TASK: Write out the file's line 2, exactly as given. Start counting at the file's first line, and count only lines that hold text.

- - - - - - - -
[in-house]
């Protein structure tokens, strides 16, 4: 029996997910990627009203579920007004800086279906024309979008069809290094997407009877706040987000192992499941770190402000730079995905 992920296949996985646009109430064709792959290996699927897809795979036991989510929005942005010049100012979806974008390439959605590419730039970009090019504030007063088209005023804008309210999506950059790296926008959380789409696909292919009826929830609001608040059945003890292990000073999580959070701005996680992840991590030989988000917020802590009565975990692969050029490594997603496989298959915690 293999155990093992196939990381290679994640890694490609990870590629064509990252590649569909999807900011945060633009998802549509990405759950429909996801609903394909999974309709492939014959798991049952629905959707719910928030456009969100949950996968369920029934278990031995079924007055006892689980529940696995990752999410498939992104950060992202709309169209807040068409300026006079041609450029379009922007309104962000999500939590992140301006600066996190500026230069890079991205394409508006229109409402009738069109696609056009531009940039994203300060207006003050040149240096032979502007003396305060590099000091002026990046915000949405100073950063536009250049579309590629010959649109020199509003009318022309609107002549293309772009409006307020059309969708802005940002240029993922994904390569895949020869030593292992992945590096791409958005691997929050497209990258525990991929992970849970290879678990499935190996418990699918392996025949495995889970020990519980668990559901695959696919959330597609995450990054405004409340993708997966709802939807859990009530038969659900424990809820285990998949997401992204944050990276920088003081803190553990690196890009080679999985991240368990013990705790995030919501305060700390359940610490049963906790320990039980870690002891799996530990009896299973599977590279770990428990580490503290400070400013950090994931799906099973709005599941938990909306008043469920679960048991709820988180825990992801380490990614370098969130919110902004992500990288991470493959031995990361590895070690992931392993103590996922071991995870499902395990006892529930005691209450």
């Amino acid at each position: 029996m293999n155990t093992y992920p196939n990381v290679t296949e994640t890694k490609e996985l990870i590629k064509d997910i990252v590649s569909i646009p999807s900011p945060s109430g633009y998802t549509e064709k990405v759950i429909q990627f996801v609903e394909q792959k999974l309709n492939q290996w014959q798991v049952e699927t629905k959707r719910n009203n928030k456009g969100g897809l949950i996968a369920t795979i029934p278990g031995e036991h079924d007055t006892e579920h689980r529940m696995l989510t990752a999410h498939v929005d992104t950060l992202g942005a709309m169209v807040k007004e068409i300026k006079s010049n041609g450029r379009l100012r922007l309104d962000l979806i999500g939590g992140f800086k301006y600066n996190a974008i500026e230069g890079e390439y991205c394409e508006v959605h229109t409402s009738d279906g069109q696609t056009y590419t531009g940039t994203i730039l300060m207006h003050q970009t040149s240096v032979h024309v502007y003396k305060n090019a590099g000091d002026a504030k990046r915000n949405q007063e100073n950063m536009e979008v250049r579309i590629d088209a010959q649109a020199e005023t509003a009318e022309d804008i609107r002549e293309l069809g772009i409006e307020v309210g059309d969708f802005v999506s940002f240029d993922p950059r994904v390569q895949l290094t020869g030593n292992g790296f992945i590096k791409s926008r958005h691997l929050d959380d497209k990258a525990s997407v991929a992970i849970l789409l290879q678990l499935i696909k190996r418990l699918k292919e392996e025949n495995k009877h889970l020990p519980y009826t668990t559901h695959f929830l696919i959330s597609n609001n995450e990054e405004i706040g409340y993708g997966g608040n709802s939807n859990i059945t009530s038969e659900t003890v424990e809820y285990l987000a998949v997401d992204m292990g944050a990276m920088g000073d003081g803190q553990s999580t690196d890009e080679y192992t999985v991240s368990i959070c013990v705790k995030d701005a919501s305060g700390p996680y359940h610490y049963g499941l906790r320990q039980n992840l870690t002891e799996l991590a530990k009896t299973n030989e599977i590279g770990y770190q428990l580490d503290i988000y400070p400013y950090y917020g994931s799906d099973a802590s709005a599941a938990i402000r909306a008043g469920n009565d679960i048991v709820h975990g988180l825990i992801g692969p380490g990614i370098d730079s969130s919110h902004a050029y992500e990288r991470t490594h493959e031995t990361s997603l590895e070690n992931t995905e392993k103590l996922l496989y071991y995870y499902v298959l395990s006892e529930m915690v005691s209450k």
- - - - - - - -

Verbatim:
């Protein structure tokens, strides 16, 4: 029996997910990627009203579920007004800086279906024309979008069809290094997407009877706040987000192992499941770190402000730079995905 992920296949996985646009109430064709792959290996699927897809795979036991989510929005942005010049100012979806974008390439959605590419730039970009090019504030007063088209005023804008309210999506950059790296926008959380789409696909292919009826929830609001608040059945003890292990000073999580959070701005996680992840991590030989988000917020802590009565975990692969050029490594997603496989298959915690 293999155990093992196939990381290679994640890694490609990870590629064509990252590649569909999807900011945060633009998802549509990405759950429909996801609903394909999974309709492939014959798991049952629905959707719910928030456009969100949950996968369920029934278990031995079924007055006892689980529940696995990752999410498939992104950060992202709309169209807040068409300026006079041609450029379009922007309104962000999500939590992140301006600066996190500026230069890079991205394409508006229109409402009738069109696609056009531009940039994203300060207006003050040149240096032979502007003396305060590099000091002026990046915000949405100073950063536009250049579309590629010959649109020199509003009318022309609107002549293309772009409006307020059309969708802005940002240029993922994904390569895949020869030593292992992945590096791409958005691997929050497209990258525990991929992970849970290879678990499935190996418990699918392996025949495995889970020990519980668990559901695959696919959330597609995450990054405004409340993708997966709802939807859990009530038969659900424990809820285990998949997401992204944050990276920088003081803190553990690196890009080679999985991240368990013990705790995030919501305060700390359940610490049963906790320990039980870690002891799996530990009896299973599977590279770990428990580490503290400070400013950090994931799906099973709005599941938990909306008043469920679960048991709820988180825990992801380490990614370098969130919110902004992500990288991470493959031995990361590895070690992931392993103590996922071991995870499902395990006892529930005691209450």